Armed With EMALS, DEWs & Nuclear Propulsion System, France Works On Next-Gen PANG Aircraft Carrier

France’s ambitions for a new era in naval power took a significant step as the General Directorate for Armaments (DGA) recently confirmed the placement of the initial orders for the nuclear propulsion system of the French Navy’s future Porte-Avions Nouvelle Génération (PANG) aircraft carrier.  

As China Unleashes 80,000-Ton Fujian, India’s Ex-Naval Chief Wants France’s Help To Construct Nuke-Powered Aircraft Carrier

This news comes as China has started sea trials of its first super-carrier Fujian, with a reported displacement of 80,000 tons, and the ex-Indian naval chief desiring to collaborate with France for a nuclear-propelled carrier.

It must be noted that the Fujian is not nuclear-powered and will have to rely on conventional fuel, unlike France’s current aircraft carrier, Charles de Gaulle, and the upcoming one. Even the US carriers are nuclear-powered, giving them the power to stay at sea for much longer durations.

The French Navy is set to engage a network of industrial suppliers and subcontractors in the nuclear sector under a substantial €600 million ($640 million) contract.

These crucial orders lay the groundwork for manufacturing key elements essential for the propulsion system, paving the way for constructing the entire aircraft carrier. 

Naval Group, the French defense prime, assumes a pivotal role in this endeavor, overseeing the industrialization and production of the main components of the nuclear boiler rooms. Their responsibilities extend across multiple sites, including Cherbourg and Nantes-Indret. 

Additionally, Chantiers de l’Atlantique will supervise modifying its industrial facilities located in Saint-Nazaire to accommodate the construction phase. 

TechnicAtome, the prime contractor for nuclear boiler rooms from its base in Aix-en-Provence, is tasked with the design and industrial supervision necessary for the construction process. 

The move is crucial for France in its plans to start construction of a next-generation aircraft carrier. Known as the Porte-Avions de Nouvelle Génération (PANG), the project commenced its preliminary studies in October 2018. 

These efforts were followed by extensive “risk mitigation & innovation studies” between January 2021 and December 2023, alongside “preliminary design studies” from Q1 2021 to Q1 2023. 

Representation of the Porte-avions de nouvelle génération.

The PANG program is now in the “definition phase,” which is scheduled to conclude by December 2025 with the “system functional review” milestone. The decision to proceed with the development and production phase is anticipated by the end of 2025 or early 2026, initiating a decade-long span from 2026 to 2036. 

In this timeframe, several critical milestones are earmarked for achievement, including the preliminary design review in Q4 2028, the critical design review in Q4 2029, and the commencement of the first sea trials by the end of 2035 or early 2036.  

The delivery and commissioning of the carrier are projected for the end of 2036 or early 2037 and the end of 2037 or early 2038, respectively. 

The PANG (porte-avions de nouvelle génération) Program 

The Porte Avion Nouvelle Génération (PANG), a futuristic nuclear-powered aircraft carrier set to replace the current Charles de Gaulle aircraft carrier in 2038, promises to be a marvel of engineering, boasting unparalleled power and capabilities that will secure France’s position as a maritime powerhouse for decades to come.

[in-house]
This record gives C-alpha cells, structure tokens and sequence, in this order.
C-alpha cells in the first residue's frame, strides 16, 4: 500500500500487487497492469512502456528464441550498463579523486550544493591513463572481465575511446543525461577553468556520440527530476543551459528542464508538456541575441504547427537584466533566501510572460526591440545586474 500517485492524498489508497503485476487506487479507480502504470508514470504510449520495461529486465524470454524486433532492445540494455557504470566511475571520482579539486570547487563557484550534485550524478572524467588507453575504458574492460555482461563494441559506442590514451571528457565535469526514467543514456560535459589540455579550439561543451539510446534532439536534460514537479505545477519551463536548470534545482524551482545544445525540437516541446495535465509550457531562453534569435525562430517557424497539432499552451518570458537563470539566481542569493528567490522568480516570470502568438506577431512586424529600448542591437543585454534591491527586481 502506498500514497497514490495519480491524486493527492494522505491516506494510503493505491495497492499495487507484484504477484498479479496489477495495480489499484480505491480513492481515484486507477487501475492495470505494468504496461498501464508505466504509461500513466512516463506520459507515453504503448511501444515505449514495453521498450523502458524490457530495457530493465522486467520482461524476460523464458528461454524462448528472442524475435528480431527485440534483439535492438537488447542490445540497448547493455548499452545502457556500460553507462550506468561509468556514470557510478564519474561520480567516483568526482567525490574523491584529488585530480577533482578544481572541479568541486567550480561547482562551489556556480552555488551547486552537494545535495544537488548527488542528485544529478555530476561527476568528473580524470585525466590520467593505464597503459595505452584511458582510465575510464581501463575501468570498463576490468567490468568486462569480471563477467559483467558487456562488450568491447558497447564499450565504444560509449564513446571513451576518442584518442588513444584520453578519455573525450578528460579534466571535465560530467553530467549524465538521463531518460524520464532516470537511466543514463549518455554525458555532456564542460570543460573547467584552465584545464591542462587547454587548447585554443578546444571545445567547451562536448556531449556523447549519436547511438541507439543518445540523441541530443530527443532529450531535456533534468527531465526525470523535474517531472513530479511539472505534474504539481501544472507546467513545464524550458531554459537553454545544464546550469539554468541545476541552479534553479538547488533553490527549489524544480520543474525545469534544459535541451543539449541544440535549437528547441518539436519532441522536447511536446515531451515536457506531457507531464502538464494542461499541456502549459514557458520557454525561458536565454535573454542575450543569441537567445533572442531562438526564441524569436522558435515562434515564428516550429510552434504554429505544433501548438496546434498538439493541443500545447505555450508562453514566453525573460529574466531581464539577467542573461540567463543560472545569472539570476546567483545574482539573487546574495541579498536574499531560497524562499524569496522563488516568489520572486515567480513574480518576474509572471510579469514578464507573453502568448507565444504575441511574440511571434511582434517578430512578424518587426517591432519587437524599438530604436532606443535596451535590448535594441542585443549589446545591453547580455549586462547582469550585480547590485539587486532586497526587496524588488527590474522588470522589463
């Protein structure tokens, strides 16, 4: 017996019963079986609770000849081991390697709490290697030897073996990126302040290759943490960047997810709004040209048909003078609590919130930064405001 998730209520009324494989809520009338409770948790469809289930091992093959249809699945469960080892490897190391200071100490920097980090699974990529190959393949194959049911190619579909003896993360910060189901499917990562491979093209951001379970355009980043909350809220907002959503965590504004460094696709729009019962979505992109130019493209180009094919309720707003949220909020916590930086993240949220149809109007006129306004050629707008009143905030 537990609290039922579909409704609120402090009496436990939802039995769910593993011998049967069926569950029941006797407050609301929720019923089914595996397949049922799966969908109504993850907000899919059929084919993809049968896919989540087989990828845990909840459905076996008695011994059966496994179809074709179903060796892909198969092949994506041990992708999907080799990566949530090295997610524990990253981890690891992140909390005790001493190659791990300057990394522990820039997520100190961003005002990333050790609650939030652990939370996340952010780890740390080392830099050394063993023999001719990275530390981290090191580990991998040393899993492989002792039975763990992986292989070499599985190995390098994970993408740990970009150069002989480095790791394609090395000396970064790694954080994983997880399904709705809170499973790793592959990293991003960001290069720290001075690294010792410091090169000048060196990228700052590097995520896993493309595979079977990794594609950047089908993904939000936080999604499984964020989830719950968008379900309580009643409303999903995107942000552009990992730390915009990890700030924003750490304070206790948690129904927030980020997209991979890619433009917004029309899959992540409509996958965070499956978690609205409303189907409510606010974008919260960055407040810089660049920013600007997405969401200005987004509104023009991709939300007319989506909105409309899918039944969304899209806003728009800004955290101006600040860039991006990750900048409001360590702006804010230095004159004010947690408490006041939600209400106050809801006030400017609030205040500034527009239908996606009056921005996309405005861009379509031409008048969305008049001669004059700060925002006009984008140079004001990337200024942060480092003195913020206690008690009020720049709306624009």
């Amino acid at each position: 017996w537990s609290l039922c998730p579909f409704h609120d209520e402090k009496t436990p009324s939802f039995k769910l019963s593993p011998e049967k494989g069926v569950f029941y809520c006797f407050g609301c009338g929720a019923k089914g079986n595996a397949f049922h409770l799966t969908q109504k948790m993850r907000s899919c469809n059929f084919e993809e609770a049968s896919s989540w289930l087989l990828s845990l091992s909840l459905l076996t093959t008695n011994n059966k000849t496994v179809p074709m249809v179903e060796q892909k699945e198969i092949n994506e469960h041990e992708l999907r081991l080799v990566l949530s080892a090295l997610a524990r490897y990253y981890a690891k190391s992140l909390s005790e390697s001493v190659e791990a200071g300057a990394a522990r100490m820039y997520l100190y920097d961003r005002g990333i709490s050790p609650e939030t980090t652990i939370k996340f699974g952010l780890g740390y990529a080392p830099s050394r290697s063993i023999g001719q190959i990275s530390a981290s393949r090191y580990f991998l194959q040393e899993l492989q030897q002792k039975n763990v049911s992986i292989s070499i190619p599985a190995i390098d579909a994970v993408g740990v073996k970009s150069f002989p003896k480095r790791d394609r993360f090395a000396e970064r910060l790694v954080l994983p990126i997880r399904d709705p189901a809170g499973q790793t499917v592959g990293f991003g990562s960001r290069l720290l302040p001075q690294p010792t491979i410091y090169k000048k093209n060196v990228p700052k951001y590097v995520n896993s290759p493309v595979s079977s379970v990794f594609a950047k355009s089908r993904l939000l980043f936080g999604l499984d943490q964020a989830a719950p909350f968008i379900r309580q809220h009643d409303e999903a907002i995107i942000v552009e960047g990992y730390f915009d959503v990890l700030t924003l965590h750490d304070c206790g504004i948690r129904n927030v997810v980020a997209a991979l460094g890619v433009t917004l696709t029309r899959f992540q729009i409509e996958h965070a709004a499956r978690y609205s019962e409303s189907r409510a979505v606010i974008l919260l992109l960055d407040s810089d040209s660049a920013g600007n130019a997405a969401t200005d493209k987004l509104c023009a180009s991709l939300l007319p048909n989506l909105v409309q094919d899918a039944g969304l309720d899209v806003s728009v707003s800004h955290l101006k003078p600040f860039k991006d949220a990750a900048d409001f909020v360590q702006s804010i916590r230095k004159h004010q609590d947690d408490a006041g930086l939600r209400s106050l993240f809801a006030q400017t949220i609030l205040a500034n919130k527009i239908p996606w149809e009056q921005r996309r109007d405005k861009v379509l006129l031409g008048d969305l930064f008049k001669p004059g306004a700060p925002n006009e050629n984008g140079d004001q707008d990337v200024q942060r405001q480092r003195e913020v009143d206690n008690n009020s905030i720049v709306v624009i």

The PANG represents a significant leap forward in naval technology. With a displacement of 75,000 tonnes and measuring 310 meters in length and 85 meters at its widest point, the vessel dwarfs its predecessor. 

Powered by two cutting-edge nuclear reactors provided by TechnicAtome, the PANG will feature three shaft drives, ensuring enhanced maneuverability and agility. 

Despite having one less shaft drive than its larger American counterparts, the PANG’s nuclear propulsion system will enable it to maintain exceptional speed and endurance, with the ability to remain at sea for up to a decade without refueling.

Key to the PANG’s superiority will be its advanced weaponry and aircraft complement. The carrier is designed to accommodate approximately 30 next-generation fighters or Rafale-M, with up to three E-2D Advanced Hawkeyes and a fleet of unmanned aircraft. 

File Image: PANG

The PANG, equipped with two or three 90-meter electromagnetic catapults (EMALS) manufactured by General Atomics, will be able to launch aircraft with efficiency and precision.

Central to the project is the oversight of the CEA (Commissariat à l’énergie atomique et aux énergies alternatives) atomic energy commission, which will ensure the seamless integration and operation of the PANG’s nuclear reactors. The reactors will be designed to be refueled only once every 10 years.

Driving the carrier forward will be a state-of-the-art propulsion system featuring K-22 nuclear reactors engineered to deliver 220 to 230 megawatts. This will enable the vessel to attain speeds of 30 knots and support advanced systems like EMALS and directed energy weapons. 

Adopting nuclear propulsion offers several advantages over conventional methods, including enhanced endurance due to reduced refueling needs and heightened availability. 

The latest contract will procure advanced materials necessary for the vessel’s nuclear propulsion, specifically targeting components such as the boiler chambers, containment structures, and systems for converting steam energy.